AbstractAssociation Football referees have been an under researched subject within the social sciences. Association Football more generally, has been researched more extensively, whereas ‘the referee’ has been the subject of research in the natural sciences, most notably in physiology and psychology. As a result of this lack of attention from social scientists little is known about elite referees, their historical evolution, development pathways and structures, training, match preparation and performance.
This PhD thesis offers a comparative analysis of elite refereeing in three countries namely England, Spain and Italy. The thesis provides a comparative analysis of elite refereeing in the domestic leagues identified, as well as UEFA and FIFA and offers a detailed series of recommendations, designed to inform, develop and improve elite refereeing in European and world football.
Initially the thesis utilises an historical approach in order to outline and analyse the inception and early development of refereeing prior to the codification of Association Football in 1863, paying particular attention to referee training, assessment and support until the modern day. Empirical research is also employed in the form of semi-structured interviews with elite referees and those involved with the management, administration and training of these referees. The cultural differences that exist between the leagues, players, fans and media that operate within those leagues are considered as is the impact of UEFA and FIFA and the focus on standardisation and uniformity across domestic countries, principally driven by UEFA and FIFA. This thesis has identified significant aspects of difference in practice between individual referees and the systems that they operate within, contrary to objectives connected with the uniformity and standardisation of match officials.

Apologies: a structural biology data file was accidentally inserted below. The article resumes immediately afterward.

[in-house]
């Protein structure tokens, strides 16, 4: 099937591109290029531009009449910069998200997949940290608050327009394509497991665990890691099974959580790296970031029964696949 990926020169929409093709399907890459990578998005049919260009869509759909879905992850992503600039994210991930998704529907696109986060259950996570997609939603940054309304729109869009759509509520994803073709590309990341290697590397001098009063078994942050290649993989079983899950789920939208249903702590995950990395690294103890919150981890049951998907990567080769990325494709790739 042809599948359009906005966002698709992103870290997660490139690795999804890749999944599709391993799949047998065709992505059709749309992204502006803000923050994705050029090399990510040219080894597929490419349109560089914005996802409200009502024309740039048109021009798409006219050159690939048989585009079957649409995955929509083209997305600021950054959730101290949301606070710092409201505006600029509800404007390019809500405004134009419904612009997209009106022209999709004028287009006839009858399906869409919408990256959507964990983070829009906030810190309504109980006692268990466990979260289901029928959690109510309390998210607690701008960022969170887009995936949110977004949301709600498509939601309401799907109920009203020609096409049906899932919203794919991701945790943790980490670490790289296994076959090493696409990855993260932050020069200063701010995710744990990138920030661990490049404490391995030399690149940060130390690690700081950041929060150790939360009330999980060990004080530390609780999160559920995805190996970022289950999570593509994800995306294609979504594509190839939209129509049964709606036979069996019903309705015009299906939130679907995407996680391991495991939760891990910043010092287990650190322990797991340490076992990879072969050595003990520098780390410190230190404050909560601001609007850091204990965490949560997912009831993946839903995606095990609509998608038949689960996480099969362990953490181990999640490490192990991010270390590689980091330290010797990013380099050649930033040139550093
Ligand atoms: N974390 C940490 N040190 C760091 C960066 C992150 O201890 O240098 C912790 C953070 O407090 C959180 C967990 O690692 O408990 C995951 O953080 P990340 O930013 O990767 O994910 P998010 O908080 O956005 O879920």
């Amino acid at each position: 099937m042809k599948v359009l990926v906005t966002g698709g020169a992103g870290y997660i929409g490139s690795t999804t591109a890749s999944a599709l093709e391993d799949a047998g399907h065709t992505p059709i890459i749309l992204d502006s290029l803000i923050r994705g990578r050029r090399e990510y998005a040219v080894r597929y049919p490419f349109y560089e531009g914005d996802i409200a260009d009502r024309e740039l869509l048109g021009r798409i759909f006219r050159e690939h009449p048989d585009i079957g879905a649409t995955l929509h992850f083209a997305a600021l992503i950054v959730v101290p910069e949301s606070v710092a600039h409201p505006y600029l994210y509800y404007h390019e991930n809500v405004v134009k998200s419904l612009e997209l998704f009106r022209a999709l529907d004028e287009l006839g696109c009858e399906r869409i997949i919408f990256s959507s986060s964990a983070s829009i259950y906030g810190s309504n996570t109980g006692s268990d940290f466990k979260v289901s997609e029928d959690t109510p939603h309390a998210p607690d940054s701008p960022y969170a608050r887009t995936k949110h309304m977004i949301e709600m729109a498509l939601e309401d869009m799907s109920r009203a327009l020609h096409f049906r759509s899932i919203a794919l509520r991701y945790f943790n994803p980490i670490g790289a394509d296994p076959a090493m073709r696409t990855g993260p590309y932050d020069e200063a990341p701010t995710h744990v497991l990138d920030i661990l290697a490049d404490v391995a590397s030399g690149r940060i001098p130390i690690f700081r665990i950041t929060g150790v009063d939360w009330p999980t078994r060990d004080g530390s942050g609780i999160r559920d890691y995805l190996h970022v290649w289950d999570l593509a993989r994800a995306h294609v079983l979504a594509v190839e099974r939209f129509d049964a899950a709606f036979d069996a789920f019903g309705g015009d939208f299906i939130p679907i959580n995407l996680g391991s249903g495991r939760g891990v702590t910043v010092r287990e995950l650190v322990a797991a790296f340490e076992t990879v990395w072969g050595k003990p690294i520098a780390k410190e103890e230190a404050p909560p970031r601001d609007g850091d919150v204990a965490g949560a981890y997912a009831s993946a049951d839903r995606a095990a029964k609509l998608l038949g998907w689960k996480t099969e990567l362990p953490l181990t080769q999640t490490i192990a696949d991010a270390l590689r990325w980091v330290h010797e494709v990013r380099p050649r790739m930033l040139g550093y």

|Date of Award
|Barry Smart (Supervisor), Richard Thelwell (Supervisor) & Matthew Taylor (Supervisor)